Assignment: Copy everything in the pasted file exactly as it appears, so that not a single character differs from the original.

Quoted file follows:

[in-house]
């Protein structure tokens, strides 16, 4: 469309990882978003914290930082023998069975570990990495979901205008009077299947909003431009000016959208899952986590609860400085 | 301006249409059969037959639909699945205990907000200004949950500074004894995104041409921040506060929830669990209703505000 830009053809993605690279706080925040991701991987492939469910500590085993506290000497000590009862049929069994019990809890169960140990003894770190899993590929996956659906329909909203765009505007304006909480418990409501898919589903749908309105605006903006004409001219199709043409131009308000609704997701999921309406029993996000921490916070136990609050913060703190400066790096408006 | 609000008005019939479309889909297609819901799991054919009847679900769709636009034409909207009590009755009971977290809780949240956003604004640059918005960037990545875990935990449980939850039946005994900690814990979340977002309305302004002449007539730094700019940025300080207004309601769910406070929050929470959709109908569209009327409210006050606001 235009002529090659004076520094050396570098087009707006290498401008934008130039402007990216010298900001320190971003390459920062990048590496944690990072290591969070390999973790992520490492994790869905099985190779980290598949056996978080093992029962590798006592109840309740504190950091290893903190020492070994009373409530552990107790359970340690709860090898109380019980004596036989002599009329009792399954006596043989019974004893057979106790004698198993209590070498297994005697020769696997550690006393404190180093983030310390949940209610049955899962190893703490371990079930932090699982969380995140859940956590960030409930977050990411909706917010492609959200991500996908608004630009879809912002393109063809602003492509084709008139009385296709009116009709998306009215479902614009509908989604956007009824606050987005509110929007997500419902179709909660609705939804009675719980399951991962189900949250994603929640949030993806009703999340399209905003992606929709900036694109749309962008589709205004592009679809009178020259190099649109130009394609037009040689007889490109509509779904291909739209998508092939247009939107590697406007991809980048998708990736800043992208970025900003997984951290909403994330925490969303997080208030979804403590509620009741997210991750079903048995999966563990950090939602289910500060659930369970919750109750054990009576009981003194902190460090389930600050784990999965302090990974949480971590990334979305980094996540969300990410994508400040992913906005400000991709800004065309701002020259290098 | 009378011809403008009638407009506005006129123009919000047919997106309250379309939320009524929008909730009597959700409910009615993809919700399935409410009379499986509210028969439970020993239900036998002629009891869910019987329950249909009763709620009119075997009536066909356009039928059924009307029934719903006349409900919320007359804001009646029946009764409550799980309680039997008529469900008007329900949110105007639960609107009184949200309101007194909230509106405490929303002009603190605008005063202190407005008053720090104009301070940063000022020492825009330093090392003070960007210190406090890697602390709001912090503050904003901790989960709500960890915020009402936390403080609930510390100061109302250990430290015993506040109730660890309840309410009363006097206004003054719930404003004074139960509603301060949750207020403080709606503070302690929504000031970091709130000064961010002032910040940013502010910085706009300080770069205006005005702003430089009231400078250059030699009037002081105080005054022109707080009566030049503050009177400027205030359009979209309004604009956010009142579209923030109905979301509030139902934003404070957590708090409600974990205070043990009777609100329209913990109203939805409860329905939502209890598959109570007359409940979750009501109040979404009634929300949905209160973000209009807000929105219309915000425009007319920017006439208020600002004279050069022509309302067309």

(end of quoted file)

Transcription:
[in-house]
């Protein structure tokens, strides 16, 4: 469309990882978003914290930082023998069975570990990495979901205008009077299947909003431009000016959208899952986590609860400085 | 301006249409059969037959639909699945205990907000200004949950500074004894995104041409921040506060929830669990209703505000 830009053809993605690279706080925040991701991987492939469910500590085993506290000497000590009862049929069994019990809890169960140990003894770190899993590929996956659906329909909203765009505007304006909480418990409501898919589903749908309105605006903006004409001219199709043409131009308000609704997701999921309406029993996000921490916070136990609050913060703190400066790096408006 | 609000008005019939479309889909297609819901799991054919009847679900769709636009034409909207009590009755009971977290809780949240956003604004640059918005960037990545875990935990449980939850039946005994900690814990979340977002309305302004002449007539730094700019940025300080207004309601769910406070929050929470959709109908569209009327409210006050606001 235009002529090659004076520094050396570098087009707006290498401008934008130039402007990216010298900001320190971003390459920062990048590496944690990072290591969070390999973790992520490492994790869905099985190779980290598949056996978080093992029962590798006592109840309740504190950091290893903190020492070994009373409530552990107790359970340690709860090898109380019980004596036989002599009329009792399954006596043989019974004893057979106790004698198993209590070498297994005697020769696997550690006393404190180093983030310390949940209610049955899962190893703490371990079930932090699982969380995140859940956590960030409930977050990411909706917010492609959200991500996908608004630009879809912002393109063809602003492509084709008139009385296709009116009709998306009215479902614009509908989604956007009824606050987005509110929007997500419902179709909660609705939804009675719980399951991962189900949250994603929640949030993806009703999340399209905003992606929709900036694109749309962008589709205004592009679809009178020259190099649109130009394609037009040689007889490109509509779904291909739209998508092939247009939107590697406007991809980048998708990736800043992208970025900003997984951290909403994330925490969303997080208030979804403590509620009741997210991750079903048995999966563990950090939602289910500060659930369970919750109750054990009576009981003194902190460090389930600050784990999965302090990974949480971590990334979305980094996540969300990410994508400040992913906005400000991709800004065309701002020259290098 | 009378011809403008009638407009506005006129123009919000047919997106309250379309939320009524929008909730009597959700409910009615993809919700399935409410009379499986509210028969439970020993239900036998002629009891869910019987329950249909009763709620009119075997009536066909356009039928059924009307029934719903006349409900919320007359804001009646029946009764409550799980309680039997008529469900008007329900949110105007639960609107009184949200309101007194909230509106405490929303002009603190605008005063202190407005008053720090104009301070940063000022020492825009330093090392003070960007210190406090890697602390709001912090503050904003901790989960709500960890915020009402936390403080609930510390100061109302250990430290015993506040109730660890309840309410009363006097206004003054719930404003004074139960509603301060949750207020403080709606503070302690929504000031970091709130000064961010002032910040940013502010910085706009300080770069205006005005702003430089009231400078250059030699009037002081105080005054022109707080009566030049503050009177400027205030359009979209309004604009956010009142579209923030109905979301509030139902934003404070957590708090409600974990205070043990009777609100329209913990109203939805409860329905939502209890598959109570007359409940979750009501109040979404009634929300949905209160973000209009807000929105219309915000425009007319920017006439208020600002004279050069022509309302067309």